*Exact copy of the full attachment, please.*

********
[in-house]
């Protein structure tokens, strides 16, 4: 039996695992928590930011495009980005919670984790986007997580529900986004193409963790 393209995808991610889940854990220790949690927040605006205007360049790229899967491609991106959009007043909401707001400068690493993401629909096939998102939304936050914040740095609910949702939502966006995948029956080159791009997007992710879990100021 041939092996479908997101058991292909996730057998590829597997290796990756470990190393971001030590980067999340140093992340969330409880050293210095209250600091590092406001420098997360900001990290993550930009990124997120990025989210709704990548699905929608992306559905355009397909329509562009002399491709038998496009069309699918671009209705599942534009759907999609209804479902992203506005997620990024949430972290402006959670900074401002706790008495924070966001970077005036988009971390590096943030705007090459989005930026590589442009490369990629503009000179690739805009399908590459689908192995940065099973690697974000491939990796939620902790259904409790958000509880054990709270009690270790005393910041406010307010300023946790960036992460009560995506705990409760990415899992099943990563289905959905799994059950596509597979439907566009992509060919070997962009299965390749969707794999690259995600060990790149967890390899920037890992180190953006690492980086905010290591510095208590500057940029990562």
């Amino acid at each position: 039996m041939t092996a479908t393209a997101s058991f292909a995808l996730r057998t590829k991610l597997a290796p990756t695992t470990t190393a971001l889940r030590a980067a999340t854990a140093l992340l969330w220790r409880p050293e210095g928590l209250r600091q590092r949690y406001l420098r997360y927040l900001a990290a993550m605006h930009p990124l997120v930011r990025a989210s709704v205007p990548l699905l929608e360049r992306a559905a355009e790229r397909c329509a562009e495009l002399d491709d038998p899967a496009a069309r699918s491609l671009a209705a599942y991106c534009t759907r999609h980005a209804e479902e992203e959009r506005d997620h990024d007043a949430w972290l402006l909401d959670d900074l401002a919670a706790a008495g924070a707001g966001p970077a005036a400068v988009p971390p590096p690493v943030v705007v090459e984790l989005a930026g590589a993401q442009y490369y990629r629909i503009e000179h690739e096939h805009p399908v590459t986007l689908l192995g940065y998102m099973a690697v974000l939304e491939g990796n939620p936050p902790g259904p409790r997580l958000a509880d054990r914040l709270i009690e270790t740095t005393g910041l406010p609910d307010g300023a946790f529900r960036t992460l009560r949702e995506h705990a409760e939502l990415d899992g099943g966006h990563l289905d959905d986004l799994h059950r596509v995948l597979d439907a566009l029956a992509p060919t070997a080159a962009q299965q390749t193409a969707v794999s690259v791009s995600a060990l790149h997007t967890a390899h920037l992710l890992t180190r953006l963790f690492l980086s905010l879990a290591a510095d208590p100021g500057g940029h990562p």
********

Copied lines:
[in-house]
């Protein structure tokens, strides 16, 4: 039996695992928590930011495009980005919670984790986007997580529900986004193409963790 393209995808991610889940854990220790949690927040605006205007360049790229899967491609991106959009007043909401707001400068690493993401629909096939998102939304936050914040740095609910949702939502966006995948029956080159791009997007992710879990100021 041939092996479908997101058991292909996730057998590829597997290796990756470990190393971001030590980067999340140093992340969330409880050293210095209250600091590092406001420098997360900001990290993550930009990124997120990025989210709704990548699905929608992306559905355009397909329509562009002399491709038998496009069309699918671009209705599942534009759907999609209804479902992203506005997620990024949430972290402006959670900074401002706790008495924070966001970077005036988009971390590096943030705007090459989005930026590589442009490369990629503009000179690739805009399908590459689908192995940065099973690697974000491939990796939620902790259904409790958000509880054990709270009690270790005393910041406010307010300023946790960036992460009560995506705990409760990415899992099943990563289905959905799994059950596509597979439907566009992509060919070997962009299965390749969707794999690259995600060990790149967890390899920037890992180190953006690492980086905010290591510095208590500057940029990562």
């Amino acid at each position: 039996m041939t092996a479908t393209a997101s058991f292909a995808l996730r057998t590829k991610l597997a290796p990756t695992t470990t190393a971001l889940r030590a980067a999340t854990a140093l992340l969330w220790r409880p050293e210095g928590l209250r600091q590092r949690y406001l420098r997360y927040l900001a990290a993550m605006h930009p990124l997120v930011r990025a989210s709704v205007p990548l699905l929608e360049r992306a559905a355009e790229r397909c329509a562009e495009l002399d491709d038998p899967a496009a069309r699918s491609l671009a209705a599942y991106c534009t759907r999609h980005a209804e479902e992203e959009r506005d997620h990024d007043a949430w972290l402006l909401d959670d900074l401002a919670a706790a008495g924070a707001g966001p970077a005036a400068v988009p971390p590096p690493v943030v705007v090459e984790l989005a930026g590589a993401q442009y490369y990629r629909i503009e000179h690739e096939h805009p399908v590459t986007l689908l192995g940065y998102m099973a690697v974000l939304e491939g990796n939620p936050p902790g259904p409790r997580l958000a509880d054990r914040l709270i009690e270790t740095t005393g910041l406010p609910d307010g300023a946790f529900r960036t992460l009560r949702e995506h705990a409760e939502l990415d899992g099943g966006h990563l289905d959905d986004l799994h059950r596509v995948l597979d439907a566009l029956a992509p060919t070997a080159a962009q299965q390749t193409a969707v794999s690259v791009s995600a060990l790149h997007t967890a390899h920037l992710l890992t180190r953006l963790f690492l980086s905010l879990a290591a510095d208590p100021g500057g940029h990562p």